Comparison between EELS and AES
- Practical Electron Microscopy and Database -
- An Online Book -

http://www.globalsino.com/EM/  



 

 

=================================================================================

Table 3925. Comparison between EELS and AES 

  EELS AES
Quantification Less complicated More complicated and needs standards
Sensitivity Highly sensitive to low atomic number (Z) elements Highly sensitive to low atomic number (Z) elements
Energy of detected electrons Best range: 100 eV to 1, 000 eV Energies of Auger electrons: 20–500 eV
Surface sensitivity Not very surface-sensitive Highly surface sensitive
Vacuum High vacuum Ultrahigh vacuum
Bulk specimens Applicable for reflection EELS (REELS) Applicable for "backscattering" detection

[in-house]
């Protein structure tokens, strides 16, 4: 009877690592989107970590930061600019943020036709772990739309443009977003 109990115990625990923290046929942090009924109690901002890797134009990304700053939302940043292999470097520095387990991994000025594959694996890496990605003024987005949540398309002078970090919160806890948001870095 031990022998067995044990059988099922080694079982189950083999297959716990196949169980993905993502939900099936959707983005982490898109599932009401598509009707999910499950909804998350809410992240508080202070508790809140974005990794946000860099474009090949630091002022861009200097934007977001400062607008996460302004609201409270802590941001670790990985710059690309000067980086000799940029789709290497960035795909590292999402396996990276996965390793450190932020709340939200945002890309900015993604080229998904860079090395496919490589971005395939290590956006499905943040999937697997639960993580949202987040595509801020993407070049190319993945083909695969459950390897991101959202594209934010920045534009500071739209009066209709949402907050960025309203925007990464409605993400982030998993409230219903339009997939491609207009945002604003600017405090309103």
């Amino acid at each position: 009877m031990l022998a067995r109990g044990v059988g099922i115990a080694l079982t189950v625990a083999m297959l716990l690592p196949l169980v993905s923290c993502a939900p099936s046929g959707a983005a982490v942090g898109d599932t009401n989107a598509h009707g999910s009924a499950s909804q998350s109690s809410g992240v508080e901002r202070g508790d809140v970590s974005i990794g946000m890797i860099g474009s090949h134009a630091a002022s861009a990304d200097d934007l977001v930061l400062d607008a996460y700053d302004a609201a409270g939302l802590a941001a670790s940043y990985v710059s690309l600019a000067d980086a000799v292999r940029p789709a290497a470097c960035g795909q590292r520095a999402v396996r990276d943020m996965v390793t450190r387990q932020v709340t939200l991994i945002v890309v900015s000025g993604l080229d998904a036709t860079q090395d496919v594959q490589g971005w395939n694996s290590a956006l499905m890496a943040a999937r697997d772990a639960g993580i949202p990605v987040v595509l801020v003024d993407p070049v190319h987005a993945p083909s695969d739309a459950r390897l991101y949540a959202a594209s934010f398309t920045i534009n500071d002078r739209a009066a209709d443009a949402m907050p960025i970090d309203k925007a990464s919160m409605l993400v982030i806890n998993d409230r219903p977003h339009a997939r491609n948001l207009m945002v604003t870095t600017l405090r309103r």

Spatial resolution < 1 nm for thin TEM films 100 nm for bulk specimens; 2 nm for thin films
Process Energy loss process is the first step after interaction of incident electrons with atoms. Refer to Figure 3925 below. Auger electron generation can originate from energy loss process of incident electrons. Refer to Figure 3925 below.

Figure 3925 shows the schematic illustrations of examples of energy loss process of incident electrons (a), x-ray generation (b), and Auger electron generation (c). EKE1 and EKE2 represent the kinetic energies of the two generated SEs. ΔE1 and ΔE2 represent the energy losses of the incident electrons after the incident electrons interact with the electrons in the K and L3 subshells, respectively. E1 and E2 are the binding energies of the two electrons. E0 is the energy of the incident electrons in the EMs. EKE represents the kinetic energy of Auger electrons.

Schematic illustrations of energy loss process (a), x-ray generation (b), and Auger electron generation (c)

Figure 3925. Schematic illustrations of examples of energy loss process (a), x-ray generation (b), and Auger electron generation (c).

 

=================================================================================